© Reuters. FILE PHOTO: A Tesla logo is seen at Tesla Shanghai Gigafactory in Shanghai, China January 7, 2019. REUTERS/Aly Song
By Hyunjoo Jin and David Shepardson
(Reuters) -Ford Motor Co said on Thursday it has agreed with Tesla (NASDAQ:) Inc to allow its electric vehicle owners to gain access to more than 12,000 Tesla Superchargers in North America in early 2024.
A Tesla-developed adapter will provide Ford EVs fitted with the Combined Charging System (CCS) port access to Tesla’s V3 Superchargers. Ford will equip future EVs with a charge port, removing the need for an adapter for direct access to Tesla Superchargers, starting in 2025.
“The idea is that we don’t want the Tesla supercharger network to be like a walled garden. We want it to be something that is supportive of electrification and sustainable transport in general,” Tesla CEO Elon Musk said during an online Twitter Spaces conversation with Ford CEO Jim Farley.
“We love the locations, we love the reliability, your routing software, the ease of use of the connector, the reliability of it. I think it’s pretty amazing what you and your team have done for the customers,” Farley said.
Farley on Thursday announced the partnership during the Twitter Spaces conversation. Twitter is owned by Musk.
The event comes just a day after Twitter crashed repeatedly during a highly anticipated live audio chat between Musk and Florida Governor Ron DeSantis, setting back Musk’s efforts to promote the social media firm he bought for $44 billion last year.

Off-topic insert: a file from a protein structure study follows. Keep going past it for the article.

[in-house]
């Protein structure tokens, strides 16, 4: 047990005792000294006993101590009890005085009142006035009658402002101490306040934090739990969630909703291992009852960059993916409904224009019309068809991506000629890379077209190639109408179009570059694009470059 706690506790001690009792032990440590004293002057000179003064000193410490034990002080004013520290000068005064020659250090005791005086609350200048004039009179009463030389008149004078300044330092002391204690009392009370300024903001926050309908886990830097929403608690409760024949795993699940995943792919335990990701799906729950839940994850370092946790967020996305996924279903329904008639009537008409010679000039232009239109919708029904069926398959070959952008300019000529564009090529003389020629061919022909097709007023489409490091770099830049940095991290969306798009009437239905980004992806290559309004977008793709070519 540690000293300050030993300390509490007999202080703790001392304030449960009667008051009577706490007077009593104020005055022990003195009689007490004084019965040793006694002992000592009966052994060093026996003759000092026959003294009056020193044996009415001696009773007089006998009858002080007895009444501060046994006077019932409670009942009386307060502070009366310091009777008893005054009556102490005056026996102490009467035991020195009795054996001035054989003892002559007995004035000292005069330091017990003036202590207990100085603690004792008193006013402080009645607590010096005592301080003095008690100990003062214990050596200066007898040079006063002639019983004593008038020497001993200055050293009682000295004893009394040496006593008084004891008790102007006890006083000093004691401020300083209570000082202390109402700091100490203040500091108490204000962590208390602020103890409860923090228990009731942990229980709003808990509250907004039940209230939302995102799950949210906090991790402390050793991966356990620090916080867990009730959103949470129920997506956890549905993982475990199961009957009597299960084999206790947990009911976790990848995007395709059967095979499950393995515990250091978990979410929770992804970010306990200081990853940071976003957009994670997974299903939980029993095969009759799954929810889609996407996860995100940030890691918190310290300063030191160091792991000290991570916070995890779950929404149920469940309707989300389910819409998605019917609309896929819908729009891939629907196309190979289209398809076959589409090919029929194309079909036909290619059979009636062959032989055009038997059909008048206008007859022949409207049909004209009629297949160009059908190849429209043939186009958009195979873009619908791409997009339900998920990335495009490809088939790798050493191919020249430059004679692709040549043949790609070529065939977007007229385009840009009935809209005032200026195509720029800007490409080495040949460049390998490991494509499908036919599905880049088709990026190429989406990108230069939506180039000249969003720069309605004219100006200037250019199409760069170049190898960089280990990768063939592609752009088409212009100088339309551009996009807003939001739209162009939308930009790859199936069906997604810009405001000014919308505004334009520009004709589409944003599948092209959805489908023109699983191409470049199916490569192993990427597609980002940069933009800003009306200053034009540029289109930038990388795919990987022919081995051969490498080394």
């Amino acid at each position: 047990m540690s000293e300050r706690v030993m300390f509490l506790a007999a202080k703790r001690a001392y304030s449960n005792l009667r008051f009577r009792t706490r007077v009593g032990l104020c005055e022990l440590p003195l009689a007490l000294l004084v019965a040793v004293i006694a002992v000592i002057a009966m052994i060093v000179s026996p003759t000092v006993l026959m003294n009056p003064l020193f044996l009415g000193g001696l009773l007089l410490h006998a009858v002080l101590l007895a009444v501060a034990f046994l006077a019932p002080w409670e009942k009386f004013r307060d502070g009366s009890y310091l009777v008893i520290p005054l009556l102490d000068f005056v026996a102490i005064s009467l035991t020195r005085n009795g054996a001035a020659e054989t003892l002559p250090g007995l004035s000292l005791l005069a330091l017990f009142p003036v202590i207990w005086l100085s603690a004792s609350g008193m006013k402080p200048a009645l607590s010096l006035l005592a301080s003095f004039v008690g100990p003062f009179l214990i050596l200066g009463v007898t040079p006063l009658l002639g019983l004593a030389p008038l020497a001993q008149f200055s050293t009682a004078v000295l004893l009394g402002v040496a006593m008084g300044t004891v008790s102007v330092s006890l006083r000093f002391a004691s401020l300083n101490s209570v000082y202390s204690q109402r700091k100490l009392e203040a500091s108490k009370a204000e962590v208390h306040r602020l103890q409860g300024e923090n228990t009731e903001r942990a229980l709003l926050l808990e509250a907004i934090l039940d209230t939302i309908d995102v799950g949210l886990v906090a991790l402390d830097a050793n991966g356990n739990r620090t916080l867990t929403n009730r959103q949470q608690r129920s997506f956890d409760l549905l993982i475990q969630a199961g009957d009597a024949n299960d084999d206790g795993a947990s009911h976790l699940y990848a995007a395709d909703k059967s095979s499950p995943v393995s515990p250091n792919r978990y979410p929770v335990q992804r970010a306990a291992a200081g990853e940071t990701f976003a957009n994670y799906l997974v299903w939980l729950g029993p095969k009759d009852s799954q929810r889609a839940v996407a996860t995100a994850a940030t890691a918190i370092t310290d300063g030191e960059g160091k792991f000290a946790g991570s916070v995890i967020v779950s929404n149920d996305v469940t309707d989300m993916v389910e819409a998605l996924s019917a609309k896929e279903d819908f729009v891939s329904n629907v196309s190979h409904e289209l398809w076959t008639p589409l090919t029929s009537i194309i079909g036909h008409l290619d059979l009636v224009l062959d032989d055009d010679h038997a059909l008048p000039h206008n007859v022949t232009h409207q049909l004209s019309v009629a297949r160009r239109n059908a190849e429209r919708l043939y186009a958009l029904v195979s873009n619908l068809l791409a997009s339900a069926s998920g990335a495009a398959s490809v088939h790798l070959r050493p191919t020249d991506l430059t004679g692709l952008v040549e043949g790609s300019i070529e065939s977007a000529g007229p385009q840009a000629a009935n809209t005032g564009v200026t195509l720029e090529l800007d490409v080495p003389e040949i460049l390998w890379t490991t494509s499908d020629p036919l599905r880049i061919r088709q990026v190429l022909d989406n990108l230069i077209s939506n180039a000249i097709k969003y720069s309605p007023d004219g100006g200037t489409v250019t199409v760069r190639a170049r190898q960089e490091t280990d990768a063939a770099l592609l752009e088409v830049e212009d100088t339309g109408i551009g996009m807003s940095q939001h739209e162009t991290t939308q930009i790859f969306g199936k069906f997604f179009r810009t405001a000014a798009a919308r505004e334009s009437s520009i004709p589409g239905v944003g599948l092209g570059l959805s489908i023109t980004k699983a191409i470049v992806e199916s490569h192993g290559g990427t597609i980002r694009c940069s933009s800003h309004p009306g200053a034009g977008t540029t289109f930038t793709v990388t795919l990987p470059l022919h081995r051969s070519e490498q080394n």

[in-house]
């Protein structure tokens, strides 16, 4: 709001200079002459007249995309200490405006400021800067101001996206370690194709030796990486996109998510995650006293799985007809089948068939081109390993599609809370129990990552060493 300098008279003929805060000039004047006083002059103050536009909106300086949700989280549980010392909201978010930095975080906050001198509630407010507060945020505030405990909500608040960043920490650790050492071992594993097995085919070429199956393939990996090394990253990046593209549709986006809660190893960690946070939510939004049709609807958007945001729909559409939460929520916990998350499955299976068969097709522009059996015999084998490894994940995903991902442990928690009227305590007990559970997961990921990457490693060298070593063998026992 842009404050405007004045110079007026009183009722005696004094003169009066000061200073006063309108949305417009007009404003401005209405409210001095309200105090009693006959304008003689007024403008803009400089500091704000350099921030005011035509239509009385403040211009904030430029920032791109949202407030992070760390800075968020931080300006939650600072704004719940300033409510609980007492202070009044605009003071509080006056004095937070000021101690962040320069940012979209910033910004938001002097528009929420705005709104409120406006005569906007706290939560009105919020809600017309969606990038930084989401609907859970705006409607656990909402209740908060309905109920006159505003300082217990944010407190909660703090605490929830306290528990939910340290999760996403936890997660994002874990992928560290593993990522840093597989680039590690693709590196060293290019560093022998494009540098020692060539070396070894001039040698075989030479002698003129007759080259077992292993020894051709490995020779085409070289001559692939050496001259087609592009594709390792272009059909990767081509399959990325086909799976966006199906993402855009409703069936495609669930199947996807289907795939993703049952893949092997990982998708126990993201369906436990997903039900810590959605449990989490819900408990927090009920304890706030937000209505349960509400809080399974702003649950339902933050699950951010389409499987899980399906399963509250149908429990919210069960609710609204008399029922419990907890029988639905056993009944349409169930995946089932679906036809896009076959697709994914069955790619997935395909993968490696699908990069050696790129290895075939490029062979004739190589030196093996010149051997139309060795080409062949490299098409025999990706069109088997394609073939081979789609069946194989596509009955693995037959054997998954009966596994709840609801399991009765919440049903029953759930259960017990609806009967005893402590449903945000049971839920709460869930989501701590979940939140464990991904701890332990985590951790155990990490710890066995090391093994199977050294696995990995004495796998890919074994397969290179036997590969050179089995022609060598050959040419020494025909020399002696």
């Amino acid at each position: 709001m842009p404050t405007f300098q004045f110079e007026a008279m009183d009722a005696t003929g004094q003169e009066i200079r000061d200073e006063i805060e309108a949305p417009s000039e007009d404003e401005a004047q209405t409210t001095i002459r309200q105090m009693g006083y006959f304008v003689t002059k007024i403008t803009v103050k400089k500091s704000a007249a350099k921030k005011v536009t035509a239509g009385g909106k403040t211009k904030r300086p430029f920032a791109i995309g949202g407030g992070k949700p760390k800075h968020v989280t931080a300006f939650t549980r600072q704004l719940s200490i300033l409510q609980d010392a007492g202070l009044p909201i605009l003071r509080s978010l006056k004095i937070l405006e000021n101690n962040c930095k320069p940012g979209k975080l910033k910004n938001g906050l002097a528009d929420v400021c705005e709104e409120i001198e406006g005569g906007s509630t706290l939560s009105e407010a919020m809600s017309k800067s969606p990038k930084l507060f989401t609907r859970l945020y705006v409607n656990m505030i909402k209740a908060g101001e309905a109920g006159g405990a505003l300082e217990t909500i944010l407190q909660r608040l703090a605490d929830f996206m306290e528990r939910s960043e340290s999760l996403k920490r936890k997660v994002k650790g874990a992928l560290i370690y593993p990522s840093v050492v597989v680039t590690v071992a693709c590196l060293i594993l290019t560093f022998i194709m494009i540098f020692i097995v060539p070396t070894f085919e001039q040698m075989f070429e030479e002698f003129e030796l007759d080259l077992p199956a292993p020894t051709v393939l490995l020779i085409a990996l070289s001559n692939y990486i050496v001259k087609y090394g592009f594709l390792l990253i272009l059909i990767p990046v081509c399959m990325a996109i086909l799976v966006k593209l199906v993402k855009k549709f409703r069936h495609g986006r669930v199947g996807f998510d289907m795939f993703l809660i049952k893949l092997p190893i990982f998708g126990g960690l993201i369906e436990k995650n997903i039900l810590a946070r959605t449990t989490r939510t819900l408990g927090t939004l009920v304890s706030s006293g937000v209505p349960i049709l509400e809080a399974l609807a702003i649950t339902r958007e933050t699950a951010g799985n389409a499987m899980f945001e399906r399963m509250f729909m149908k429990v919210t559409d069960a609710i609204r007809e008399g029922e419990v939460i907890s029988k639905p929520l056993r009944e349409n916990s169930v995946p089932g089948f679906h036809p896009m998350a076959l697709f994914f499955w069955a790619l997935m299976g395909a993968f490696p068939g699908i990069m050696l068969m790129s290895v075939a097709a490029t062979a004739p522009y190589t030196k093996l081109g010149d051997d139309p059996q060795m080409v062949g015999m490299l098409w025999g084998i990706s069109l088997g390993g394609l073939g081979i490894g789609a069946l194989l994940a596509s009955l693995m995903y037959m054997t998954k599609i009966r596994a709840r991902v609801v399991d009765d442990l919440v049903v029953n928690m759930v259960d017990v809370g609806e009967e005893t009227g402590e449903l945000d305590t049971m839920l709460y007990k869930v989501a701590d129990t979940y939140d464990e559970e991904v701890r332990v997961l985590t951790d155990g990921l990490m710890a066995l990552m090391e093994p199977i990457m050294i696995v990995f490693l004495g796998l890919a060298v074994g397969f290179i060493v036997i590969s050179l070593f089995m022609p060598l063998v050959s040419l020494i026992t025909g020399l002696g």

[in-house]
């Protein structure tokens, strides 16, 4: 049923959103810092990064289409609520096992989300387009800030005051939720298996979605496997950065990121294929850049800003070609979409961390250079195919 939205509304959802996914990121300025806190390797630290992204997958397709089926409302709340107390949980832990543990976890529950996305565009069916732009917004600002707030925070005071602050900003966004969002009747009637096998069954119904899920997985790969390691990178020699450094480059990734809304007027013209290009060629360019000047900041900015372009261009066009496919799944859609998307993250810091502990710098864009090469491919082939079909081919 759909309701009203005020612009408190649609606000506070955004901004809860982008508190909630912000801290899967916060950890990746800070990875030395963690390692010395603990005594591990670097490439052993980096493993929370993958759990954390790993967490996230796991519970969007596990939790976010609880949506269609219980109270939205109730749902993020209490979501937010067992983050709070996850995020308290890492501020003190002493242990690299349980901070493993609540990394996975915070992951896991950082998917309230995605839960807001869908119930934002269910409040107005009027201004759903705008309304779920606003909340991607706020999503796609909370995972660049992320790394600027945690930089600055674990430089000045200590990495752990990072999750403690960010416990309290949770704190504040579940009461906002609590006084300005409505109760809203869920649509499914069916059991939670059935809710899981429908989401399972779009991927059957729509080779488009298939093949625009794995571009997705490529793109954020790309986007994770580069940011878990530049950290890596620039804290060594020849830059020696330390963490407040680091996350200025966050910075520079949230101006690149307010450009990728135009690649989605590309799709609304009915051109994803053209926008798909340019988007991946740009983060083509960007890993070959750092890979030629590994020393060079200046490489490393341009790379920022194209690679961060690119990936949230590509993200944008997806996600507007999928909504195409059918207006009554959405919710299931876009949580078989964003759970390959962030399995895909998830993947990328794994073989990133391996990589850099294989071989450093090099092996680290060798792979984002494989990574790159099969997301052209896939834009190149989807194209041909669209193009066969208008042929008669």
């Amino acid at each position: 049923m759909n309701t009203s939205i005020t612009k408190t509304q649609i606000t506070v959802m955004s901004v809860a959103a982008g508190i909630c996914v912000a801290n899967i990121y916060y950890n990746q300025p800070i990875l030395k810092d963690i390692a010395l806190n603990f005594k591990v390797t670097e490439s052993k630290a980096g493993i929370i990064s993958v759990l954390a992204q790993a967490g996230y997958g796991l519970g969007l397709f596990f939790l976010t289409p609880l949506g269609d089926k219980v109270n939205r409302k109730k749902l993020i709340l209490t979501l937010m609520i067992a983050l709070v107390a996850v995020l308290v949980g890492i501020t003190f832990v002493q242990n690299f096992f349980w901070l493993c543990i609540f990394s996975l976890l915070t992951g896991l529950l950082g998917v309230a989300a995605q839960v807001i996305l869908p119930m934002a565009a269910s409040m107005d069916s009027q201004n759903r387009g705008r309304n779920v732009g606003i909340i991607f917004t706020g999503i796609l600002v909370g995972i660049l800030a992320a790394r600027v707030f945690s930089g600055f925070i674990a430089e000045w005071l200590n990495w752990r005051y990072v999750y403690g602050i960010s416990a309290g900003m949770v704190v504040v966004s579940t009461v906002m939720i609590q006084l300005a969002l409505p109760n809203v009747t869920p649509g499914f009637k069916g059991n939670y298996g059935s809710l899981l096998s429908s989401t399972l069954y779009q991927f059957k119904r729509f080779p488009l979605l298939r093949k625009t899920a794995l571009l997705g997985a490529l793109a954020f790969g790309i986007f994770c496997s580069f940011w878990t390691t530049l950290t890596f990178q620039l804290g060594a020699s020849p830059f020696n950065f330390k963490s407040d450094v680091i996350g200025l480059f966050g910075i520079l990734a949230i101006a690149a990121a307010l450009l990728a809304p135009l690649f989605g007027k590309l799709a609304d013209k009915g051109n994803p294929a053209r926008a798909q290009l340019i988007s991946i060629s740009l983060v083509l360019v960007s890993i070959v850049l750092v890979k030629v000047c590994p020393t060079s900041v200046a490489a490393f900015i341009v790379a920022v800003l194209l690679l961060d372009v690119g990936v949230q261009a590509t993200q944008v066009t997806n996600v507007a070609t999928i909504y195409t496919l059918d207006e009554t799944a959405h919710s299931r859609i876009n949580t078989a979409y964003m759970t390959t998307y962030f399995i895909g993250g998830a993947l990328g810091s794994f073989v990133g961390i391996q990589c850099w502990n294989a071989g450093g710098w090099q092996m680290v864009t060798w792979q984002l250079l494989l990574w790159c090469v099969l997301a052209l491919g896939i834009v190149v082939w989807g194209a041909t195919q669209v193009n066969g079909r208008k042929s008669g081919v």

Farley said earlier on Thursday at a Morgan Stanley (NYSE:) forum that “on the infrastructure side, I think it’s room for some collaboration between the auto companies, which is totally unnatural for us.”
Farley added, “I think we need to start – I mean, I think the first step is to work together in a way we haven’t, probably with the new EV brands and the traditional old companies.”
For example, he called it “totally ridiculous” that the industry has multiple plugs for its charging networks and “we can’t even agree on what plug to use.”
This year, Tesla has opened some of its U.S. Supercharger networks to non-Tesla EVs, which use a competing charging standard, CCS or “Combined Charging System” as the Biden administration seeks to provide billions of subsidies to expand charging networks.
Musk earlier this month tweeted: “I think Ford’s overall strategy with EVs is smart. The electric F-150 (Lightning) has high demand.”
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